Changes in an organism’s genome that once took years to make in a lab can now be done in a fraction of the time, thanks to a new method of genome engineering. “This technique allows us to do some amount of rapid evolution” [New Scientist], says lead researcher Harris Wang.
In the experiment, the scientists used a technique called Multiplex Automated Genome Engineering, or MAGE, to program E. coli bacteria to produce five times as much of an antioxidant called lycopene than normal. In addition, using the process, which grafts pieces of synthetic DNA into the genomes of dividing cells, researchers generated 15 billion different genomic patterns in just three days. The process would normally take years, and could eventually be used to produce industrial chemicals, drugs, fuel and anything else that comes out of bacteria [Wired.com]. The process is significantly faster than previous techniques, in which scientists had to modify genes by changing bases one by one, for example, or by cutting genes from one genome and gluing them into another, modifying and inserting them one at a time.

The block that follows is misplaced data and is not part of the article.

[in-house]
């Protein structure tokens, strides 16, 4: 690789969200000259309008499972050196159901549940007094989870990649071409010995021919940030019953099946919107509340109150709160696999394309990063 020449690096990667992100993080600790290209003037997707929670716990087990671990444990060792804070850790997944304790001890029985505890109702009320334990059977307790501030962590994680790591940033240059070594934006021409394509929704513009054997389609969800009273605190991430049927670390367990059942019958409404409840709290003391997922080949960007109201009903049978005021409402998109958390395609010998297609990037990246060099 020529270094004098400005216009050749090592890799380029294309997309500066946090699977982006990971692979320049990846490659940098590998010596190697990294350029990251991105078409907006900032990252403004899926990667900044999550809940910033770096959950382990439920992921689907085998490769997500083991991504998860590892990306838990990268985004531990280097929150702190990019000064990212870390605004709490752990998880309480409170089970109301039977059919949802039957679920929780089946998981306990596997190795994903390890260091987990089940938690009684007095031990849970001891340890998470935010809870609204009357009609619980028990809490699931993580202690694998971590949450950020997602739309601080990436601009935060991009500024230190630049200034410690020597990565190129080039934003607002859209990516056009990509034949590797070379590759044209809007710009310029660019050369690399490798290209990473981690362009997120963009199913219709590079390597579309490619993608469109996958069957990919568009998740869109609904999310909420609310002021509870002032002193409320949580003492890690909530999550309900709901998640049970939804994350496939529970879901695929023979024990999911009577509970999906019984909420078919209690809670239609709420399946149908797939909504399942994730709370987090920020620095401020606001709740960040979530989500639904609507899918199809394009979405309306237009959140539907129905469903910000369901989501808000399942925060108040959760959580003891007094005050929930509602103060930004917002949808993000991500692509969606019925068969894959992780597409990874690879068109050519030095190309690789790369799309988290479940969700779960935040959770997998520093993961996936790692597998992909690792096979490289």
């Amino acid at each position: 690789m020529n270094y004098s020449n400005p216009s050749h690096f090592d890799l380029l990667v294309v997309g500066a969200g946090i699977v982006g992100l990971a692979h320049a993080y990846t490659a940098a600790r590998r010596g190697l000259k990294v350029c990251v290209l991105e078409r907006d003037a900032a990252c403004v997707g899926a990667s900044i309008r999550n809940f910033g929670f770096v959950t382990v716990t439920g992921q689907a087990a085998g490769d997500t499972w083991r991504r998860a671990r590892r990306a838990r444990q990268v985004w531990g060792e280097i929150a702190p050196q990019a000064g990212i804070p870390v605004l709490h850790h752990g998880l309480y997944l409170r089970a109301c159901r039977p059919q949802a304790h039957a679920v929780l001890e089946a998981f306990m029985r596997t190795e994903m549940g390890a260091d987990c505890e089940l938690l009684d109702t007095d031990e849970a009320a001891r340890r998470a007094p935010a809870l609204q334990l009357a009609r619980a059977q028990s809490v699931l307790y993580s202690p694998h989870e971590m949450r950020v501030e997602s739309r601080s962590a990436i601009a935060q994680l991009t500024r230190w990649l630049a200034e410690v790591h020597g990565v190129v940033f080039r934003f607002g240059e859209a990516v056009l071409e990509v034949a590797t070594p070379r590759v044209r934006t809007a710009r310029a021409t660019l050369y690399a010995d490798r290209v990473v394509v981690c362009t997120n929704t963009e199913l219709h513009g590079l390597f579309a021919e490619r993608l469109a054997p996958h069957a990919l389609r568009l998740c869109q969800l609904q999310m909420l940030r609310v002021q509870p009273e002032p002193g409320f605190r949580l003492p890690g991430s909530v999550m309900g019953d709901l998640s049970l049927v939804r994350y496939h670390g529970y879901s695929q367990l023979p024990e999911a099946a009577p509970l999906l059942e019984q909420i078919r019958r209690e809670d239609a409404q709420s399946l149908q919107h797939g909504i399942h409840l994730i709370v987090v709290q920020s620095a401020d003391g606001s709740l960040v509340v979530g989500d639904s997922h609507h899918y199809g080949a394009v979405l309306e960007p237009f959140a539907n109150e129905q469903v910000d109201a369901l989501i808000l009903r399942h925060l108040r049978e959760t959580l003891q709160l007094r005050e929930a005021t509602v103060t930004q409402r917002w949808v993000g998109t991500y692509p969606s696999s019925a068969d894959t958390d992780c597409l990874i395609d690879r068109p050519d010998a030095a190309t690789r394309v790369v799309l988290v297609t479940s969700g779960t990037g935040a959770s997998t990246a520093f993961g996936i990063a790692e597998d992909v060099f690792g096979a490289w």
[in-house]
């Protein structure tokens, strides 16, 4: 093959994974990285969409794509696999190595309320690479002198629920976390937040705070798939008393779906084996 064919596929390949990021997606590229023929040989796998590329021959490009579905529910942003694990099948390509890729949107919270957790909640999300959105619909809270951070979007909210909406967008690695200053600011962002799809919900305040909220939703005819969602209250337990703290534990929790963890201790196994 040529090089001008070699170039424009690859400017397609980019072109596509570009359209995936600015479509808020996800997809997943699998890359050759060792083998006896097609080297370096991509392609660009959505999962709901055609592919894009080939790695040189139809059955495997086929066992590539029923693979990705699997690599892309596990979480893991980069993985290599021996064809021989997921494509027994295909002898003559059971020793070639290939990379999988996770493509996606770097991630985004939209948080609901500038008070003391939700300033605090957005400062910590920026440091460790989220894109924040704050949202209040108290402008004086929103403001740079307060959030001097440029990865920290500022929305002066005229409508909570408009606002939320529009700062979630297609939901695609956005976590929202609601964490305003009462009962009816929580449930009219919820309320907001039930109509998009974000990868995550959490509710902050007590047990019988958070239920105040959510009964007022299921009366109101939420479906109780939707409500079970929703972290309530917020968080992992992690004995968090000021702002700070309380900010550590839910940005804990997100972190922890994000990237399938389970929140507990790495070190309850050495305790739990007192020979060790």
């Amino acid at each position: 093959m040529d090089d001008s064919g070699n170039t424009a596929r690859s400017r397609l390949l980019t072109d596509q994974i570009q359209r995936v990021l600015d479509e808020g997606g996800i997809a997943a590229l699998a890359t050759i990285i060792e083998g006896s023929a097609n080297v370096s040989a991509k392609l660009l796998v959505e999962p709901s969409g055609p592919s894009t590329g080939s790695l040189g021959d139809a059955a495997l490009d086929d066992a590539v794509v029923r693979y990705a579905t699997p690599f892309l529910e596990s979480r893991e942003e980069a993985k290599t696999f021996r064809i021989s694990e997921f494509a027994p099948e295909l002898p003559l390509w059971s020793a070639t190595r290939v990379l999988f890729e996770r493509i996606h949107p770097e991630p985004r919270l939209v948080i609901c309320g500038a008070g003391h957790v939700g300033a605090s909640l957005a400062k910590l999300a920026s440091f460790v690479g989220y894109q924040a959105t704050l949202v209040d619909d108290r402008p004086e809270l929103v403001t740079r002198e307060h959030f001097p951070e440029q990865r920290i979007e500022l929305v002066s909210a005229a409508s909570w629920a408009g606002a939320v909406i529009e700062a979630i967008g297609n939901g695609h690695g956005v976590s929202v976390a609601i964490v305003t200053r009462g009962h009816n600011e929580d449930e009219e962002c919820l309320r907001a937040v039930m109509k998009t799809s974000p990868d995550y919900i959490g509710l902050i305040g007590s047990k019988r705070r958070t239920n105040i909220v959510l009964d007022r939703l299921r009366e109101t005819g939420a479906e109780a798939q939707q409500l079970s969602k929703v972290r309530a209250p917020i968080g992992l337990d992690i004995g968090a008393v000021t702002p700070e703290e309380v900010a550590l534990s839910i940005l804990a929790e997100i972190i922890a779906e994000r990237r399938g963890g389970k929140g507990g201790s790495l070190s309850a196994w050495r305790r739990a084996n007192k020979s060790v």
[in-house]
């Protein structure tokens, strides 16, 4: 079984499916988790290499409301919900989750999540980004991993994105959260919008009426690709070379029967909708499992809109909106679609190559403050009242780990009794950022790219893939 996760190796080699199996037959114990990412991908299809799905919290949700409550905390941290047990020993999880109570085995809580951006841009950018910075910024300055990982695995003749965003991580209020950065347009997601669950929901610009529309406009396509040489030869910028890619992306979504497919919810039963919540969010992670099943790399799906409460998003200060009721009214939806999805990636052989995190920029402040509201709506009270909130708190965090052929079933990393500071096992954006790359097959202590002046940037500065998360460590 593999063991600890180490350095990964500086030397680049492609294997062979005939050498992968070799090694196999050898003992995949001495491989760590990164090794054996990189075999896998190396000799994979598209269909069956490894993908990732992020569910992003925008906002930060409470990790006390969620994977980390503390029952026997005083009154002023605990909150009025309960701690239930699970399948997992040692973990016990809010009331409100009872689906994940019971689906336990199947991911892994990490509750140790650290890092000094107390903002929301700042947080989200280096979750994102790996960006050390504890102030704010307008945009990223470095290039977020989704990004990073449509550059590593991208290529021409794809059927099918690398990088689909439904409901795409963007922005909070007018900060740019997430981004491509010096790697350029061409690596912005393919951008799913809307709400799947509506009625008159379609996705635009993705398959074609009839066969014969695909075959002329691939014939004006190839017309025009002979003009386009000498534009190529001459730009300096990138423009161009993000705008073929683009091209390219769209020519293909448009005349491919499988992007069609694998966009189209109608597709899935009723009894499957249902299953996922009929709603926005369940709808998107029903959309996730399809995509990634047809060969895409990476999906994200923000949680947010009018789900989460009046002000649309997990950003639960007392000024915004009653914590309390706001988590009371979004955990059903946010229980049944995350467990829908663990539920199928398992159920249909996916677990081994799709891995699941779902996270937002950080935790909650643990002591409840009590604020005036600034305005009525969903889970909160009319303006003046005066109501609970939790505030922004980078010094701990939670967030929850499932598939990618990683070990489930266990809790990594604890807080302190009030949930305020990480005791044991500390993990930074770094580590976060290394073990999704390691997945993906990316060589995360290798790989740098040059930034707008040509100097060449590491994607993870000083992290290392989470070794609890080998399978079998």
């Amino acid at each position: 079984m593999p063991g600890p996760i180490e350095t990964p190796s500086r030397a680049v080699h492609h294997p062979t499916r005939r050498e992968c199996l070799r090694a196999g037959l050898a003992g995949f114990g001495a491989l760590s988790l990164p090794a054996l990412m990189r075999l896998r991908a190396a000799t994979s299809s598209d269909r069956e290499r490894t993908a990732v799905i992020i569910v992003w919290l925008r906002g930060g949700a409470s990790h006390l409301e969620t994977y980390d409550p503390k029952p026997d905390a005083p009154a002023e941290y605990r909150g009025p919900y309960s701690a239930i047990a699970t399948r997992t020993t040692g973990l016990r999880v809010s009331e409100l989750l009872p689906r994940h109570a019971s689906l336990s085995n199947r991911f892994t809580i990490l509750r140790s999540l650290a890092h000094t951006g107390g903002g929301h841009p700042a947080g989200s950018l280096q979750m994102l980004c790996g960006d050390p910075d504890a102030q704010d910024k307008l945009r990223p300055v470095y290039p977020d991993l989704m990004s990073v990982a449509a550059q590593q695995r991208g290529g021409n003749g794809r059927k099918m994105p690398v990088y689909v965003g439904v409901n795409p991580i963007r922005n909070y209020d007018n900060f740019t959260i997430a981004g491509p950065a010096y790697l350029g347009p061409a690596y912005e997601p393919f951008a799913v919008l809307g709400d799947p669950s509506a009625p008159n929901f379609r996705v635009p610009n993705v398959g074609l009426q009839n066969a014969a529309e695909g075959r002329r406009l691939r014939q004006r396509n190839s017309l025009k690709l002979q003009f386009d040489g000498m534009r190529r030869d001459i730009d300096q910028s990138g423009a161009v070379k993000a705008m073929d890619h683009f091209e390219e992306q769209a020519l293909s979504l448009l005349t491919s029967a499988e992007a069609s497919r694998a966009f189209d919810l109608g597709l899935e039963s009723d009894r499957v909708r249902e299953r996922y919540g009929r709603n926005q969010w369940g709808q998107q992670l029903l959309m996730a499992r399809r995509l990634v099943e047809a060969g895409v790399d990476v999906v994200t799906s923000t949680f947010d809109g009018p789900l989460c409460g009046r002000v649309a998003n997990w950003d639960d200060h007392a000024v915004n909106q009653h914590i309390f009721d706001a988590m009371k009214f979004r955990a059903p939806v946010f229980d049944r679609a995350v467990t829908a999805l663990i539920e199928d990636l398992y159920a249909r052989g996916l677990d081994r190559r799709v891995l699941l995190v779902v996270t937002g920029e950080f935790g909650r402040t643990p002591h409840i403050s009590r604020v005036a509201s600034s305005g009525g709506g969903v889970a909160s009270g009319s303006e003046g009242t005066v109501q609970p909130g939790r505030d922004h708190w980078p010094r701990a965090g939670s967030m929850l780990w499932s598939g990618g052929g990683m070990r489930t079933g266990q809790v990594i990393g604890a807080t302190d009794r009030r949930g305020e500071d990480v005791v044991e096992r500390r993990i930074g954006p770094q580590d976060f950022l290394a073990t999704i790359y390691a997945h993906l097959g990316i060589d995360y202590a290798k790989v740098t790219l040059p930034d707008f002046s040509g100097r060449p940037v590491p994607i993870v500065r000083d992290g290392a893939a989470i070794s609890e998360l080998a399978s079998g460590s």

As the researchers describe in a paper in Nature, the MAGE technique allows them to make such changes much more swiftly. It starts with single-stranded pieces of DNA, custom synthesized to fit on target sections of a genome. In a microscopic remix of the famous Dr. Frankenstein movie scene, a target cell is then jolted with energy, opening holes in its membrane [Wired.com]. The DNA flows into the cell, and when it replicates, it creates cells that contain the engineered DNA.
Engineering microbes to produce a certain compound is not new, but until now, it’s proved prohibitively labor-intensive. The American chemicals firm DuPont, for instance, spent nearly seven years and hundreds of millions of dollars to identify 20 genetic changes that optimise microbes to produce a chemical used as a commercial solvent called 1,3-propanediol [New Scientist]. Using MAGE, however, could cost scientists only a few thousand dollars to mutate a gene thousands of times within a few days. That would make it much easier for researchers to create their own custom strain of bacteria.
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Image: flickr / ftoomschb